I felt like my colleagues were really taken with the narrative of what they were witnessing. Houses were "charming", old ladies were "cute", there was just so much local color to be had, and so much charm and beauty to experience. I was absolutely furious that these young white men and women had no idea of the gravity of what they were witnessing. At the time I had no patience or understanding for them at all, I had nothing but fury and contempt. I know now that it isn't their fault. They were white. Their condescension came blithely and easily, and not out any place of malevolence. They just couldn't help themselves. But I couldn't take it. I felt like a granddaughter returning to help tend to a broken relative, in the midst of cultural ethnographers who were just using the poverty and injustice of this experience to fulfill some community service street cred, who came to get their hands dirty, and then hold them up to their white Jesus and say, "Look Lord, I care for the poor and the sick. I understand racial reconciliation." Something huge was happening inside me, and they were just looking for funny stories about poor black people to tell their friends back home.
I think perhaps that it is a wholly unrealistic expectation for me to expect that any white person--even one with the keenest and most salient racial awareness and sensitivity--could have understood what I went through on that trip. I know that. My struggle still, to this day, lies in the fact that some people, often but not always white, are able to look upon another human's struggle and suffering, and perceive everything except the tie that binds them both to each other. These kids (and they were, really, just big children) were completely unable to see the fate of themselves in the fate of the community of Gulfport, to see their own faces reflected in the faces of this community, and that is the thing that continually disappoints me. (Perhaps this is because these easy-minded white young people know in a way that I do not, that their country would never allow this kind of treatment toward them. Perhaps it is their whiteness which guarantees that quite literally come hell or high water that their privilege will protect them.)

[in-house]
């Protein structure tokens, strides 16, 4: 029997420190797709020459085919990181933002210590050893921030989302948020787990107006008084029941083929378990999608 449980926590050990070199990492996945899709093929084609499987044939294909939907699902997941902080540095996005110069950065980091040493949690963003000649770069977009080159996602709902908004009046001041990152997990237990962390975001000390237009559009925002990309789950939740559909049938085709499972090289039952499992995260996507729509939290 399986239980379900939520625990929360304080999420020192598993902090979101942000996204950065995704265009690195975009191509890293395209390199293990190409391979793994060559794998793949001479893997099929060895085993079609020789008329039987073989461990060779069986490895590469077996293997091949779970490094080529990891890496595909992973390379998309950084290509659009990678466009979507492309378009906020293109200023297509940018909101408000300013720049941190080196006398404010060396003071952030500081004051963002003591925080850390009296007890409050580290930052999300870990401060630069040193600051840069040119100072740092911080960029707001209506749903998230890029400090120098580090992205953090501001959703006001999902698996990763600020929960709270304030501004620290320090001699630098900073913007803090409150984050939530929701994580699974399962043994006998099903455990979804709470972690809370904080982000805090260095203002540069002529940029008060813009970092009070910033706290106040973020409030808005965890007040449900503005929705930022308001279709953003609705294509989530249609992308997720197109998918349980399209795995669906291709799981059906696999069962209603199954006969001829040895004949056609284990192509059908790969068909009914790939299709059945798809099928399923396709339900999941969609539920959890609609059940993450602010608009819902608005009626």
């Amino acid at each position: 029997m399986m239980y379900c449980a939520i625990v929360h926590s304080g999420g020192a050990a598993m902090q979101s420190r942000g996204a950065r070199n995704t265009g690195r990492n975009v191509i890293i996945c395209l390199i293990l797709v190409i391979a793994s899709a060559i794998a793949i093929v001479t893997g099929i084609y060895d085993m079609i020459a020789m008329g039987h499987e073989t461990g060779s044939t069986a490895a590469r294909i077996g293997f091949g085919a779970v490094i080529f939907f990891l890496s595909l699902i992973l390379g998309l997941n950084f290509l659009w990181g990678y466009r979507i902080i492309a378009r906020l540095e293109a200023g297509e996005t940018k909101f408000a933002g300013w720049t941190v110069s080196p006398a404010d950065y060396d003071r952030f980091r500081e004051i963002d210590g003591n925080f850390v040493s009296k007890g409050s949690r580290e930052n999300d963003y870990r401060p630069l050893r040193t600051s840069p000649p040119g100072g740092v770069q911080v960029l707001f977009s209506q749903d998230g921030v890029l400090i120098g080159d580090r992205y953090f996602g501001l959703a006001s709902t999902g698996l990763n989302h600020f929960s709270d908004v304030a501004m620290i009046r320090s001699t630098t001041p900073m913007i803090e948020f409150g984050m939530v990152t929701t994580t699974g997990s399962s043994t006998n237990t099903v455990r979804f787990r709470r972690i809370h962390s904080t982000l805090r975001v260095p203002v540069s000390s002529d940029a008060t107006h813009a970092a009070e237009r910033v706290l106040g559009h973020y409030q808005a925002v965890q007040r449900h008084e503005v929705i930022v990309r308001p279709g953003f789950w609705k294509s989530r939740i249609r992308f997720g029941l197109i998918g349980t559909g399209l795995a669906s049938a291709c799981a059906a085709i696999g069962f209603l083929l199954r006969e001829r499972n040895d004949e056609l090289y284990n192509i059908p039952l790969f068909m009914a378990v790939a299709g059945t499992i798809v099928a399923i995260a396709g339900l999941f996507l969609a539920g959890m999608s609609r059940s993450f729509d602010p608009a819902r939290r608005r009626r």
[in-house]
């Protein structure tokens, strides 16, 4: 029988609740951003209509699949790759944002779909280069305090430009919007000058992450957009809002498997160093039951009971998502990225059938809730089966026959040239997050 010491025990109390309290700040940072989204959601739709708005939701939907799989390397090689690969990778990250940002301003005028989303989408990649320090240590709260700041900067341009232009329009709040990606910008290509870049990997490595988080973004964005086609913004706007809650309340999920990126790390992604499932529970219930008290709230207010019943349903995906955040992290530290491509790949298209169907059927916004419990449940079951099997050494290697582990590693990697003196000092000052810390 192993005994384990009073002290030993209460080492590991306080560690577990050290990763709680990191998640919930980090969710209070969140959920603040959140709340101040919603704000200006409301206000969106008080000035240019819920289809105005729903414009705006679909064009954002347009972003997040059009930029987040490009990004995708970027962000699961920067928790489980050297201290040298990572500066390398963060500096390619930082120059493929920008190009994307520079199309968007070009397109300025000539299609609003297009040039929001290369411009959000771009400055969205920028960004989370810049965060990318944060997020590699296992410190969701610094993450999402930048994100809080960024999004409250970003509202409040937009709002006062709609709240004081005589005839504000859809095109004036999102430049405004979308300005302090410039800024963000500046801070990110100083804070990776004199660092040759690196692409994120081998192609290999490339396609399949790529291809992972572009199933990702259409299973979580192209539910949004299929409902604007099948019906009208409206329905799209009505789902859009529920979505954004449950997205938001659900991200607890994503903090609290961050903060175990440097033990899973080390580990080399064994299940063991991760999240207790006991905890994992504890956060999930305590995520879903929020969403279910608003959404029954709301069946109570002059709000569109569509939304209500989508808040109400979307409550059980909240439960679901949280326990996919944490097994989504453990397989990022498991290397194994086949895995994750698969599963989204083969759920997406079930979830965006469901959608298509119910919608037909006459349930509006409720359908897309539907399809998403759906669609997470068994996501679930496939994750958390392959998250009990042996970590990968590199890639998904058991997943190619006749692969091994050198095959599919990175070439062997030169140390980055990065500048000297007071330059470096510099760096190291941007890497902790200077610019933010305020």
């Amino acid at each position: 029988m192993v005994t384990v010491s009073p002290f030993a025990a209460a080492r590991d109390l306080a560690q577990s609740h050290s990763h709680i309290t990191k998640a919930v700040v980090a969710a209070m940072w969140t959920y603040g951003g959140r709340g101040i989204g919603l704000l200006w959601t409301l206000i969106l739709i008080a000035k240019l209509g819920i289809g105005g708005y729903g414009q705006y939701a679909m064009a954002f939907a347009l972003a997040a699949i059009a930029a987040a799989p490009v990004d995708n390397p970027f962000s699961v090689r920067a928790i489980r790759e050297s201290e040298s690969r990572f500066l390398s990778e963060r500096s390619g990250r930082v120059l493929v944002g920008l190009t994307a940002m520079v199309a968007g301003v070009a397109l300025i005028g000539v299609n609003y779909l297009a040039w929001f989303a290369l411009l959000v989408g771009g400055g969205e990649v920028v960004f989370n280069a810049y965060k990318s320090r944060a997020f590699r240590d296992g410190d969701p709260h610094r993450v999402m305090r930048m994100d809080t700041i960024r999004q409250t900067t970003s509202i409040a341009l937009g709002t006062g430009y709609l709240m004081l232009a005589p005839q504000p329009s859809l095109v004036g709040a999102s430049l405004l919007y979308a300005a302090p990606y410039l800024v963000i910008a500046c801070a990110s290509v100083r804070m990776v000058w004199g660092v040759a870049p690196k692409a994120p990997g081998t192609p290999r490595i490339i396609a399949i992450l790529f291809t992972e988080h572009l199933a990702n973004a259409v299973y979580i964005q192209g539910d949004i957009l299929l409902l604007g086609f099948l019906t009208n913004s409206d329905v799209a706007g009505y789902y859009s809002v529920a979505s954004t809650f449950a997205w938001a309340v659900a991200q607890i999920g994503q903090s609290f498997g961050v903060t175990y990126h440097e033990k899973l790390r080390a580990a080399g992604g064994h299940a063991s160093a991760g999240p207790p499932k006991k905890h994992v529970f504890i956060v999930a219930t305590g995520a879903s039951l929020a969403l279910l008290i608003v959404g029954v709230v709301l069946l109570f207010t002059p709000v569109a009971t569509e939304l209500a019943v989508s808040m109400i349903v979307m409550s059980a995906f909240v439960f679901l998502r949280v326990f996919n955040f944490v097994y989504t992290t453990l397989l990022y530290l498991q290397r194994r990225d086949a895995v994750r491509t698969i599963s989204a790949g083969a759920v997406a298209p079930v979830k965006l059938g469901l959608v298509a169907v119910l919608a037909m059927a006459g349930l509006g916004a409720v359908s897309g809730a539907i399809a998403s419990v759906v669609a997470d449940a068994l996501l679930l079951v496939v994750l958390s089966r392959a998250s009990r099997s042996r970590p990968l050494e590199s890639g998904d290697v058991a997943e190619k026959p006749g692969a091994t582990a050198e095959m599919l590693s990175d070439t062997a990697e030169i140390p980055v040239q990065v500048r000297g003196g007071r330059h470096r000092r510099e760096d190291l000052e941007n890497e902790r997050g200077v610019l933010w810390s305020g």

A year later I went back with a Habitat for Humanity building project sponsored by a mega-church here in the Chicago area. We were in Waveland this time, less than an hour from my first trip, given the tasks of chalking lines and screwing 2x4s and hammering roof tiles putting up walls and doing the small things (and frankly, not doing them very well) that we could to do to put up homes for families who'd been displaced by Katrina and Rita. I had sufficiently low expectations of this trip, and was rewarded for them with much the same behavior.
I read James Baldwin and I feel as though he has seen into the wordless truth of my racial experience better than any person can. He wrote the essay quoted above on his first trip south, writing about desegregation in southern schools. I know about his career that whether in Harlem, Greenwich Village or in Georgia or South Carolina, he never felt safe, like he could be himself, and despite traveling back and forth to the States he settled in France, where he lived until he died. I haven't been back to the South. I don't know what occasion might take me there, and I don't know what I'll feel if I return. But the breathless feeling of being in a place that is at one and the same time utterly familiar and completely foreign is like living a memory and a nightmare. It is not one I will soon forget.